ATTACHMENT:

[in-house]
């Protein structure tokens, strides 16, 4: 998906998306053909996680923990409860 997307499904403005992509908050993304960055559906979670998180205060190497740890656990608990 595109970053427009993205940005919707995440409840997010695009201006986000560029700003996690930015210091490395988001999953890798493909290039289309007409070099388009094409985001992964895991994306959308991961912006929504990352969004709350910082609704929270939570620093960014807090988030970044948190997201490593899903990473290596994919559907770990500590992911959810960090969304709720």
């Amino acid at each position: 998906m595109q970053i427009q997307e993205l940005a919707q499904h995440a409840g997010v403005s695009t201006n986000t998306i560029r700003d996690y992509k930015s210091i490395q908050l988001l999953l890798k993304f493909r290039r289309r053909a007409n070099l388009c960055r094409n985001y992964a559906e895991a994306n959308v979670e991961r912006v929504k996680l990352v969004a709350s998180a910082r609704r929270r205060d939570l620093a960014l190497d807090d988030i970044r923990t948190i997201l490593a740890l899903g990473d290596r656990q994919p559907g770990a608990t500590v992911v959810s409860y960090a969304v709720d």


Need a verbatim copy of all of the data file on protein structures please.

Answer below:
[in-house]
């Protein structure tokens, strides 16, 4: 998906998306053909996680923990409860 997307499904403005992509908050993304960055559906979670998180205060190497740890656990608990 595109970053427009993205940005919707995440409840997010695009201006986000560029700003996690930015210091490395988001999953890798493909290039289309007409070099388009094409985001992964895991994306959308991961912006929504990352969004709350910082609704929270939570620093960014807090988030970044948190997201490593899903990473290596994919559907770990500590992911959810960090969304709720």
């Amino acid at each position: 998906m595109q970053i427009q997307e993205l940005a919707q499904h995440a409840g997010v403005s695009t201006n986000t998306i560029r700003d996690y992509k930015s210091i490395q908050l988001l999953l890798k993304f493909r290039r289309r053909a007409n070099l388009c960055r094409n985001y992964a559906e895991a994306n959308v979670e991961r912006v929504k996680l990352v969004a709350s998180a910082r609704r929270r205060d939570l620093a960014l190497d807090d988030i970044r923990t948190i997201l490593a740890l899903g990473d290596r656990q994919p559907g770990a608990t500590v992911v959810s409860y960090a969304v709720d």